STEINBERG: Tuck away the Roy Moore lesson — no costumes
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Roy Moore lost Alabama’s special senate race a little over a week ago, but he already seems like ancient history, a sepia figure out of a tin-type: the cowboy-hat-wearing, hang-the-Ten-Commandments-high judge, praised by a supporter introducing him at a campaign rally for refusing to have sex with child prostitutes in a Vietnam brothel.
Because that’s the gold standard now.
Before we let Moore ride off in to the sunset … where do these guys go? I picture some Failed Republican Candidate Saloon, with Alan Keyes playing honky tonk piano and Al Salvi behind the bar.
As Moore goes wherever he’s bound — back to the 19th century from whence he came, perhaps — I’d like to make an observation that might have flown past people in the general hoopla that met his defeat.
You might have missed the gales of ridicule Moore faced for riding his horse Sassy to the polls. (Is Alabama the frontier? I don’t think of the state as being built on horsemanship. I guess Moore couldn’t go to the polls riding piggyback on the shoulders of a slave. Maybe an aide talked him out of it.)
He held the reins wrong — in both hands. The horse looked like it hated him. His legs stuck out awkwardly. The Internet and late-night television echoed with ridicule.
“Can we vote for the horse?” Jimmy Fallon asked.
There is a lesson here. Not for Moore — he’ll never run again, please God. But Illinois is a state full of politicians, and there is a clear, unambiguous message here:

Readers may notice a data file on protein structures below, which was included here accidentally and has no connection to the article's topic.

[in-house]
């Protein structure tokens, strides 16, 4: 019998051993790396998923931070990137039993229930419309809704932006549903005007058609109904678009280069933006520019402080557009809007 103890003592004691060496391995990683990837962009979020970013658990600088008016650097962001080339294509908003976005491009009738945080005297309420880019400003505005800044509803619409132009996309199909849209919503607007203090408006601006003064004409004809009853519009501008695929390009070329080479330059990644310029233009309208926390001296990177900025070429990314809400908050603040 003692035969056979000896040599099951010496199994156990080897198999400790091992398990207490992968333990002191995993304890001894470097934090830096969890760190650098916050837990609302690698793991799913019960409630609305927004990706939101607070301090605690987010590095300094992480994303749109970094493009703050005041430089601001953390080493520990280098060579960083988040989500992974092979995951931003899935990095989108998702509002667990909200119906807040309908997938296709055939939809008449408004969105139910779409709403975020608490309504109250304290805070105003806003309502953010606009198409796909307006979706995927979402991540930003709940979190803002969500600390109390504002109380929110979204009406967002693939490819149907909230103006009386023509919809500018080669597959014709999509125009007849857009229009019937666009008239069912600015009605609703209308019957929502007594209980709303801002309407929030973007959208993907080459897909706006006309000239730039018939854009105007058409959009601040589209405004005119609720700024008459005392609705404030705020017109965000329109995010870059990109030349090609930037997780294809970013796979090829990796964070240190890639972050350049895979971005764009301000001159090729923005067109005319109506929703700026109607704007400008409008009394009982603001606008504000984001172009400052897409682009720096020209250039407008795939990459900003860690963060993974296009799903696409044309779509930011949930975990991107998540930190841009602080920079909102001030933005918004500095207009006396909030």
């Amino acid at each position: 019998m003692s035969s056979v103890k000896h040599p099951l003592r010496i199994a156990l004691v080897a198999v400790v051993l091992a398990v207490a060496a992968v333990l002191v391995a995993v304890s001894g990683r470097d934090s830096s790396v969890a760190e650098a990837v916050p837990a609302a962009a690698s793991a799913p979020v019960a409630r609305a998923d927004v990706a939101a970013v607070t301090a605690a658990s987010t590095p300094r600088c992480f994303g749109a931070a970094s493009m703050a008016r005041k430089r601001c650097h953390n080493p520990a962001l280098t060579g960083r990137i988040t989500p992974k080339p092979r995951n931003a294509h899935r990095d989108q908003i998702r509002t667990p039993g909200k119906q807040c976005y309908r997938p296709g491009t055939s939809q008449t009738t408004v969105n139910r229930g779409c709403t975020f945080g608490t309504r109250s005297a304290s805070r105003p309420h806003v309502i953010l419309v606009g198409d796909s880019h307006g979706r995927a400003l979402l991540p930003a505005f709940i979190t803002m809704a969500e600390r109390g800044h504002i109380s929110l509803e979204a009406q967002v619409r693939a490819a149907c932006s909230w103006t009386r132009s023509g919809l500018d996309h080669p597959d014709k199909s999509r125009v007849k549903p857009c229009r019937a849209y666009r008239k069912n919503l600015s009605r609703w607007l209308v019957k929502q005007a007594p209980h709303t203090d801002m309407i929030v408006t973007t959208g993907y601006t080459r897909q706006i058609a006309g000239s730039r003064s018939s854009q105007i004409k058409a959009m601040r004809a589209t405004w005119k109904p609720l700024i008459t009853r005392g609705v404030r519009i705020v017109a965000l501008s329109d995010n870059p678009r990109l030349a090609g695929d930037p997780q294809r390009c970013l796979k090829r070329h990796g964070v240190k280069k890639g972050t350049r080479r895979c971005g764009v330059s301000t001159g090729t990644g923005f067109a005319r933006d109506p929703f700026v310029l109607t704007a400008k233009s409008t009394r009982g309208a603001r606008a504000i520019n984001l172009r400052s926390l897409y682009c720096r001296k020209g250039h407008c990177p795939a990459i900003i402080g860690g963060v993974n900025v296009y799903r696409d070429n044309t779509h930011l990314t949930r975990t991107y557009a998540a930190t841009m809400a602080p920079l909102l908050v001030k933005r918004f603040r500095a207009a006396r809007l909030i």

Bruce Rauner never seems so starkly a callous multi-millionaire with nine homes and a lip-sneering contempt for working people than when he’s wearing his brand new Carhartt jacket and droppin’ his g’s. Say what you will about J.B. Pritzker, you never see a commercial where he crawls out from under a sink wearing OshKosh bib overalls, wipes his hands on an oily rag and declares, “Hi, I’m J.B. Pritzker and when I’m not fixing plumbing around the house I’m fixing problems in the state of Illinois…”
No costumes. No tableaus. No Michael Dukakis wearing a grin, a tightly-knotted necktie and an enormous helmet poking out an M1 Abrams tank, the image that helped sink him in 1988. The fact that Dukakis was a vet, a volunteer, who served in Korea in the U.S. Army, meant nothing.
We mustn’t forget Nixon on the Beach. Heartbreaking. I hated Nixon when he was in office, with the pure hatred that only a child can feel. But in the decades afterward, I came to feel, well, almost affection for the man. He was so awkward it was almost sweet, and never so awkward as when, in 1972, his handlers decided to try to humanize him by putting him on the beach at his beloved San Clemente. It worked so well for the Kennedys.
It didn’t work for Nixon, in his crisp slacks and black dress shoes.
He won anyway. But as a general rule, be who you are. Yes, returning to Roy Moore, that might not work if who you are is a creep haunting shopping malls. And say what you will for Rauner’s sham, Illinois fell for it. (Well, I didn’t fall for it. I voted for Pat Quinn, who never wore costumes, to my knowledge).
People fall for it. Why else would Rahm Emanuel pop up on the Late Show with Stephen Colbert? Was I the only one who thought: Oh God it must be campaign time, Rahm is trying to look human again. I hate when he does that. It’s frightening. That smile. Like those horror movies where a doll comes to life. Like going to a Catholic funeral where the mortician used too much rouge, too much lipstick, and the old guy looks not alive, but rather like the waxwork dummy of a belle epoque hooker.
I’m used to Rahm in full robot mode, machine-gunning statistics he thinks supports him. Then suddenly he’s smiling on TV. What’s next? Rahm in a cardigan sweater, playing with a basket full of kitties?
And why? He’s going to win anyway. Seeing the act is just another reminder of how dumb he thinks voters really are. Hard to argue that one.